The viciousness of Mr. del Rey’s attack displays so clearly the abberative force behind it, that no defence on this matter should be necessary.
In other words: ‘Dianetics is valid because it shows that my critics are irrational for opposing it. The only sane people are those who accept Dianetics.’ There’s a circular argument.
Hubbard’s reasoning goes downhill from there. Del Rey is charged with arguing that the “common sense” of laymen is inferior to qualified medical opinion (huh?) and his opponent is condemning Dianetics only because he has not practised nor understood it.
Hubbard closes with some very questionable “proof” of the efficacy of Dianetics – a long quote from his own literary agent, the flamboyant Forrest J. Ackerman (incidentally misspelling Ackerman’s first name with only one ‘r’).
Perhaps what follows was actually Hubbard writing in Ackerman’s name. Perhaps not. Either way, it is unconvincing. For a start, Ackerman has a vested financial interest in Hubbard’s literary success.
Ackerman presents Hubbard’s best fiction as if this supported his claims to have invented a new science. Sorry Forry – that just doesn’t follow.
It’s interesting that Ackerman dials Hubbard’s hype back a little – but his claims for the state of Clear are still remarkable. He assures us that Clears have no psychiatric problems, need only four hours sleep a night, and not only recall but also re-experience everything that has happened to them in this and previous lives with photographic clarity.
For anyone who wants to actually see a clear, Ackerman explains that one of their talents is the ability to avoid attention. After all…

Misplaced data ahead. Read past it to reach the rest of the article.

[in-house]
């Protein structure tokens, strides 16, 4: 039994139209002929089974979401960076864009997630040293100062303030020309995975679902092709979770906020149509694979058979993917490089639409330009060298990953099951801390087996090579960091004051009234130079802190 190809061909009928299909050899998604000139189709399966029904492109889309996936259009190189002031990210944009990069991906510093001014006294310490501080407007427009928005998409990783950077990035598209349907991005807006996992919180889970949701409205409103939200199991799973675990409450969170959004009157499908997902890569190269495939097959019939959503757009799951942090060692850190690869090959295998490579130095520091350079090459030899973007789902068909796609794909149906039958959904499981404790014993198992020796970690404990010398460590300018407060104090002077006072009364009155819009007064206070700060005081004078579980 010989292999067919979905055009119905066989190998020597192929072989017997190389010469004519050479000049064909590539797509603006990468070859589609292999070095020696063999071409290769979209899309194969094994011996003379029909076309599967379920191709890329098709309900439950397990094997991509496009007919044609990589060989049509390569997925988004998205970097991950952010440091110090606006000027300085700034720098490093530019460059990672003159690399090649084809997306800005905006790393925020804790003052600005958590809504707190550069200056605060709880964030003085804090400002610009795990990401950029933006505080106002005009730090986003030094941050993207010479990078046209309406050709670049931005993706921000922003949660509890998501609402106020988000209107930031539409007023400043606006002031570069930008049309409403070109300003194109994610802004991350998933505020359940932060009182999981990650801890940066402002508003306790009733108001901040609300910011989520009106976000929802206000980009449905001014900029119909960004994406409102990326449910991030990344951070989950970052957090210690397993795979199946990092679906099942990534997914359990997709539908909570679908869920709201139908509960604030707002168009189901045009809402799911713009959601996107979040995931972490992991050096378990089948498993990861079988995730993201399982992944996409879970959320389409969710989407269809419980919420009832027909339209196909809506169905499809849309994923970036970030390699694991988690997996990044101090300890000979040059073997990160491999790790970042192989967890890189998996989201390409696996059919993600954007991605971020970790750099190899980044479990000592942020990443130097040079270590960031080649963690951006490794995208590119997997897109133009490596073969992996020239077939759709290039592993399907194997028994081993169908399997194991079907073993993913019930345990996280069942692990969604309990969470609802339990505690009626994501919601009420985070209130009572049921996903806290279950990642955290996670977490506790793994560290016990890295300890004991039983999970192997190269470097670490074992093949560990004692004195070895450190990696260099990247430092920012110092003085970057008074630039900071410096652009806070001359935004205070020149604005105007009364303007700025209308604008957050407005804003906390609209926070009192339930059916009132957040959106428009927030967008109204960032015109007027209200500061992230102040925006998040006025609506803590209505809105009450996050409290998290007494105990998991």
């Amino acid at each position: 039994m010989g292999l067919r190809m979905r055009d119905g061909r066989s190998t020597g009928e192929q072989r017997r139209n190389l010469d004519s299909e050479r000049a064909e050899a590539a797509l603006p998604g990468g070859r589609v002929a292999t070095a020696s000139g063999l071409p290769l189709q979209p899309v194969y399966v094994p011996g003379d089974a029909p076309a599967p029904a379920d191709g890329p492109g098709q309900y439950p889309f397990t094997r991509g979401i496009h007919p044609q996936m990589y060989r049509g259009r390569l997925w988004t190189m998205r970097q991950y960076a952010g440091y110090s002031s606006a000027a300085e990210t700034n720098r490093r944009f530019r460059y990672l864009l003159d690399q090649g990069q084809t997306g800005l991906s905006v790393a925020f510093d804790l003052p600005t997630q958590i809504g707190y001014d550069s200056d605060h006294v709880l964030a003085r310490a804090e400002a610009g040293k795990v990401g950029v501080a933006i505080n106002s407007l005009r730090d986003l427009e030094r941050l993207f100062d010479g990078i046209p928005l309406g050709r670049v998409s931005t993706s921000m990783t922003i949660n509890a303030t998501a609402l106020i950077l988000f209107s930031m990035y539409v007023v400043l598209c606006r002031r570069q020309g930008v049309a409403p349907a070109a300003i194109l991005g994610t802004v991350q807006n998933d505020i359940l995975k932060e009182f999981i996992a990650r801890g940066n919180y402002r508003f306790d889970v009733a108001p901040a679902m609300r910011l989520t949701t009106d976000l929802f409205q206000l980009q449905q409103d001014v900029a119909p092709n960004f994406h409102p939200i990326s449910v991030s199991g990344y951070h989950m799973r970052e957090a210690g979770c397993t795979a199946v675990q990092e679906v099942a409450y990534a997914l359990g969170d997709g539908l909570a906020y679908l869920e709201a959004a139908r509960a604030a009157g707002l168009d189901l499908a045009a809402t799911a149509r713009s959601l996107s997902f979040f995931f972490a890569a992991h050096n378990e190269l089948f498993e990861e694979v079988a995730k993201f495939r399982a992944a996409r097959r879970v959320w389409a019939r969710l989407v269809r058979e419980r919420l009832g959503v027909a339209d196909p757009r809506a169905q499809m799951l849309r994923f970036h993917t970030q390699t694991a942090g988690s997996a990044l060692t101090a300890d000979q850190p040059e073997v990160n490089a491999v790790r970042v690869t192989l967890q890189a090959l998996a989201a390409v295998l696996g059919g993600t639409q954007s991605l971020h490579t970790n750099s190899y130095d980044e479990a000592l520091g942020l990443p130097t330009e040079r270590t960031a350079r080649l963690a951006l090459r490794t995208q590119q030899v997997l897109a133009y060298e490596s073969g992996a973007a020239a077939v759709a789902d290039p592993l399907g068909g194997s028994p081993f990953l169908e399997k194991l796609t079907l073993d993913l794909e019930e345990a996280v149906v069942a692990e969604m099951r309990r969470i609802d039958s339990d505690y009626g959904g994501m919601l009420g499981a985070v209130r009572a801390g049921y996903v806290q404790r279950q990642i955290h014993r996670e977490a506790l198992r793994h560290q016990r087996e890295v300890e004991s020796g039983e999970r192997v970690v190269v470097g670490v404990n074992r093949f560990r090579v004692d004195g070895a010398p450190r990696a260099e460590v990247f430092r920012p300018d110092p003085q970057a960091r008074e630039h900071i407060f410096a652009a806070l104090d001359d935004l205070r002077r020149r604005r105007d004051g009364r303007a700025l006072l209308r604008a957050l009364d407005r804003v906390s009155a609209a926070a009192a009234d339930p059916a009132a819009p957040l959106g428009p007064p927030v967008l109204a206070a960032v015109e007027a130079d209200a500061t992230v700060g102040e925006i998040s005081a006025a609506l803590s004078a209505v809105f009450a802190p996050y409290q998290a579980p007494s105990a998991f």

…’normal’ people would want to poke at them and probe, 25 hours a day, demanding “What tricks can you do? Prove to me that you’re a clear!”
Finally, Ackerman assures us that he and 6,000 other people in LA have seen a clear in the person of Sonya Bianca. He evidently did not know that her presentation in the Shrine Auditorium in August 1950 as ‘The World’s First Clear’ was a humiliating calamity for Hubbard (or perhaps Hubbard, hoping that word had not got around, was going here for a big bluff).
Bianca certainly did not demonstrate her photographic memory. When questions were invited, a member of the audience, having heard Bianca was studying physics, asked her to recall a simple formula. She couldn’t. Neither could she remember the color of Hubbard’s tie when his back was turned.
The audience laughed and jeered at Hubbard, then left. SF writers and fans were starting to do the same.
How To Avoid a Hole in the Head (Theodore Sturgeon)
Theodore Sturgeon was the model for the Author Kurt Vonnegut’s fictional science-fiction writer Kilgore Trout. In Vonnegut’s early novel, God Bless You Mr Rosewater he observed of Trout, “His prose was frightful. Only his ideas were good.” That’s a fair criticism of Sturgeon. However, people didn’t read pulp science fiction to learn about perfect literary form – they wanted novel, interesting ideas and a sense of wonder with their adventure stories. Sturgeon was very good at this.
One of his best novels is Some of Your Blood. It’s a psychological horror story with a happy ending. The therapist who brings that happy ending about was probably modeled on an (infeasibly effective) practitioner of Dianetics.